These are the holiday desserts and flavors that Americans crave the most

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(Photo by Nathan Anderson on Unsplash)

Christmas is just around the corner and the average person is already thinking about their favorite festive dessert, according to new research.

A survey of 2,000 Christmas-celebrating Americans found the average respondent begins fantasizing about their favorite treat three weeks before their first bite.

Whether it’s fruitcake, Kringle or cheesecake, 63 percent of people have a traditional dessert that they eat year after year, and 79 percent say their holiday spirit would be deflated without it.

Sixty-four percent cited desserts as a top reason to anticipate the holidays with other top traditions being holiday movies (64 percent), holiday music (65 percent) and decorating the Christmas tree (65 percent).

Many embrace the spirit of the season by spreading cheer — commissioned by and conducted by OnePoll, the survey found 65 percent frequently exchange baked goods during the holiday season, with three-quarters of exchanges being a family affair with relatives.

Others get in on the sweet action, too, with 71 percent also swapping holiday goodies with friends, and 52 percent sharing that spirit with neighbors.

“There’s something special about holiday food traditions in America and really worldwide,” said Eric Olesen of O&H Danish Bakery, which delivers traditional holiday treats around the globe. “The traditional deserts elicit wonderful memories that people want to relive, recreate for the next generation and share with others far and wide.”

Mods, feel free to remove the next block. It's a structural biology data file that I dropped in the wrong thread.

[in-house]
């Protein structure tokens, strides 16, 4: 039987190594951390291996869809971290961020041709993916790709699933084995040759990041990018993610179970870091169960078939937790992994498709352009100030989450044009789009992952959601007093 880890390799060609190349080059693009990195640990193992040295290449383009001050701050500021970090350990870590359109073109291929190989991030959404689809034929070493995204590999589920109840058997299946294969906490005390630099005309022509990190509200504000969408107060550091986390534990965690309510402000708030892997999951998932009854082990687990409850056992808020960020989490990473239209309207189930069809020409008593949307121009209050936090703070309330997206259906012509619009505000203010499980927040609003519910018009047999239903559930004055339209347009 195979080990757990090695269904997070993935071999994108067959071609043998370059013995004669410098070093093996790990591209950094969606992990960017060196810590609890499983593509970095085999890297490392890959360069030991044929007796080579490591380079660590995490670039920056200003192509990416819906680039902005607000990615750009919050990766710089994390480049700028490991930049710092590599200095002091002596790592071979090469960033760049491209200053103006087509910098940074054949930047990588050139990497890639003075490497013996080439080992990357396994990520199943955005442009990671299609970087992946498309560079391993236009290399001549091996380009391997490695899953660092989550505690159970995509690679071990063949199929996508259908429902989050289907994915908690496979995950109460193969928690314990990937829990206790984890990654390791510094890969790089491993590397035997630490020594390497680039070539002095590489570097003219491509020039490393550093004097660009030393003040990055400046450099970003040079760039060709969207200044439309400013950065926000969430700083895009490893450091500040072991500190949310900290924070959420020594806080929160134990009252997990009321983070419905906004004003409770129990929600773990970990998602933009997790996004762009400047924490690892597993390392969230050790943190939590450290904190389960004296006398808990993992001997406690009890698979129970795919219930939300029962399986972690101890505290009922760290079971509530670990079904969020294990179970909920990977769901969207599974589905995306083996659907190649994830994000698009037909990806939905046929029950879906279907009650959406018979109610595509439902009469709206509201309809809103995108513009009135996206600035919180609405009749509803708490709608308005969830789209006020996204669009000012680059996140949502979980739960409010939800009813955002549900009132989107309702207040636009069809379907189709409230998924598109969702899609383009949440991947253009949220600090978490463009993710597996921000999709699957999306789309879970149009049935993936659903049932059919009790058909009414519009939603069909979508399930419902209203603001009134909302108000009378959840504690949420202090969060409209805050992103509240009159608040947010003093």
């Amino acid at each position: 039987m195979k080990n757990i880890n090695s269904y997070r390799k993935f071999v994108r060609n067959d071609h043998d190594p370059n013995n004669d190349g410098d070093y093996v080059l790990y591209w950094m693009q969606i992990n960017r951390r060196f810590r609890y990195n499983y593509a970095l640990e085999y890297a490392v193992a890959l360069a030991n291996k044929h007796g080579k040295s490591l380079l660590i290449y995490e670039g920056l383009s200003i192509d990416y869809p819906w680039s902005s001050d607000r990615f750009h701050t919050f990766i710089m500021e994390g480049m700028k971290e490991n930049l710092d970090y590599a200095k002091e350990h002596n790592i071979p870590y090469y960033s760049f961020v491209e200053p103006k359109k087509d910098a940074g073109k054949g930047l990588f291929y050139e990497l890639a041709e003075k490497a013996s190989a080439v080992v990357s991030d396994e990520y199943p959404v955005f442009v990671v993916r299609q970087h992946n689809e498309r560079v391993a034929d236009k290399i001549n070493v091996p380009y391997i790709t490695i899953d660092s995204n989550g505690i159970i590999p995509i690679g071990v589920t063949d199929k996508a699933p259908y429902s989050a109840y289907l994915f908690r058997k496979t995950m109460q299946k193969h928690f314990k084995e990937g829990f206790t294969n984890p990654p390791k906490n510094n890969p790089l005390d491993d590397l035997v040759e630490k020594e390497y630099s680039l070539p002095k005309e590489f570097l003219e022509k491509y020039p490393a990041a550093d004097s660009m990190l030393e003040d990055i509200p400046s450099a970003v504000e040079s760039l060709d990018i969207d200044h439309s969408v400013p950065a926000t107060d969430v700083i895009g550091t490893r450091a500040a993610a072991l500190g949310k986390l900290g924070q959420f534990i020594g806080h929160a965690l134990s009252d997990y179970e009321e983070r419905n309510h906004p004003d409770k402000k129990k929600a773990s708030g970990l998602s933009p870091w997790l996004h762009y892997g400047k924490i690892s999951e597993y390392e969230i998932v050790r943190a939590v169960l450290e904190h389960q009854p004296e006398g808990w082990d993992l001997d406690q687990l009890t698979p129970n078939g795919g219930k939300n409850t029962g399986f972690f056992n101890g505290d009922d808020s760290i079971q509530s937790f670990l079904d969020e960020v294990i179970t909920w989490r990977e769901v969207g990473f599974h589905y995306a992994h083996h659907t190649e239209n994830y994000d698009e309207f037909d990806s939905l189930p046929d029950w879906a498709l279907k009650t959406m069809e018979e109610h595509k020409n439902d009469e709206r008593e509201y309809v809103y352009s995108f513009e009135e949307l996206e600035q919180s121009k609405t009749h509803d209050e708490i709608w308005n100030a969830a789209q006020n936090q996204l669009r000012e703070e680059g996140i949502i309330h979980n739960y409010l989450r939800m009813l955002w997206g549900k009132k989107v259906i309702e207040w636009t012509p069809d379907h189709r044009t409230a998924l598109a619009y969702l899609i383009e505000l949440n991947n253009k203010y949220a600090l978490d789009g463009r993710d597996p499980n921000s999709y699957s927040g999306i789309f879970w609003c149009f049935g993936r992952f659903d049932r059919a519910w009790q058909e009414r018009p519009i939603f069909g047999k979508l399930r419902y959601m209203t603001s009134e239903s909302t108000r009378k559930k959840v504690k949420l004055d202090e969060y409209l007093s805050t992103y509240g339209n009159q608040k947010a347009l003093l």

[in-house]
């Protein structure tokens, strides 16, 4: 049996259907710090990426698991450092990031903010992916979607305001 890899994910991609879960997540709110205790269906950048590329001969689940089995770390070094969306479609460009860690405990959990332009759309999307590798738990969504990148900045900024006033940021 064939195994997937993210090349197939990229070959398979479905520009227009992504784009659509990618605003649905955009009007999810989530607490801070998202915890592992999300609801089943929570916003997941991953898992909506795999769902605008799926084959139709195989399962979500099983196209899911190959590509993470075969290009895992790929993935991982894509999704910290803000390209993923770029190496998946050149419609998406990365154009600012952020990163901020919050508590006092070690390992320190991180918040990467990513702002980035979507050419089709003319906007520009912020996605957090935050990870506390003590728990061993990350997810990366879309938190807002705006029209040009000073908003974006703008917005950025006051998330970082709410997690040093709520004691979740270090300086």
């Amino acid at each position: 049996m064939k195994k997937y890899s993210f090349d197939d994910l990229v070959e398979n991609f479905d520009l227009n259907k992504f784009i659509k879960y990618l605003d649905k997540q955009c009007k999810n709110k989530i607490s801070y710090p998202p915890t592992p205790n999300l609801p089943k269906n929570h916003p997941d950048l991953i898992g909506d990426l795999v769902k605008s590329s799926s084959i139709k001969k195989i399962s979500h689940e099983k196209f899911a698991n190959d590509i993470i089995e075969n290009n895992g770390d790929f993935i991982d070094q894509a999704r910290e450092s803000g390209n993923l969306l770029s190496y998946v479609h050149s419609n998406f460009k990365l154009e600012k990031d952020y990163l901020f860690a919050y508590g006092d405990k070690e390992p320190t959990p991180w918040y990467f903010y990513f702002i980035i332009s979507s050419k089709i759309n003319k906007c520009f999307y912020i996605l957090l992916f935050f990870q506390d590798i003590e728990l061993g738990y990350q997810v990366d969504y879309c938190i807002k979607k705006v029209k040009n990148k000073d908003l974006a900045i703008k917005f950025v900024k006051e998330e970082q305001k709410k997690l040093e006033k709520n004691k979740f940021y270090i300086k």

The survey also looked to find the traditional holiday flavors people will be craving — and revealed them to be chocolate (51 percent), apple cinnamon (48 percent), cheese (48 percent), gingerbread (48 percent) and raspberry (45 percent).

The desserts respondents want over the holidays include sugar cookies (42 percent), carrot cake (32 percent), pumpkin pie (26 percent) and Kringle (17 percent).

“We find that people aren’t willing to forgo the food traditions, but they will take help to lessen the load of holiday stress,” Olesen added. “We’ve seen guests increasingly looking for items to contribute to their holiday host’s table or as a nod of thanks.”

The trend is a huge relief as seven in 10 respondents admit to being stressed about not having enough time to prepare food for Christmas guests and events.

Baking doesn’t come without its perils since half of Americans (48 percent) have been the victim of a holiday baking disaster.

From forgotten ingredients and oven fires to lack of cooking fuel and burnt items ‒ those are just a few of the kitchen nightmares that can breakout during the busy holiday season.


  1. Chocolate 51%
  2. Apple cinnamon 48%
  3. Cheese 48%
  4. Gingerbread 48%
  5. Raspberry 45%
  6. Pecan 38%
  7. Cream cheese 38%
  8. Red velvet 37%
  9. Cherry 36%
  10. Cinnamon 36%
  11. Peppermint 36%
  12. Almond 35%
  13. Cranberry 35%
  14. Caramel 34%
  15. Eggnog 34%
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  1. Time with family 79%
  2. Dinners 74%
  3. Parties 71%
  4. Giving gifts 68%
  5. Holiday music 65%
  6. Decorating Christmas tree 65%
  7. Holiday movies 64%
  8. Dessert 64%
  9. Holiday spirit 61%
  10. Time off 61%

>> Download the video and infographic for this research story <<

NOTE: All news copy and multimedia on this SWNS account is free to use as you see fit. Where research has been conducted, we ask that you credit the company which commissioned it.

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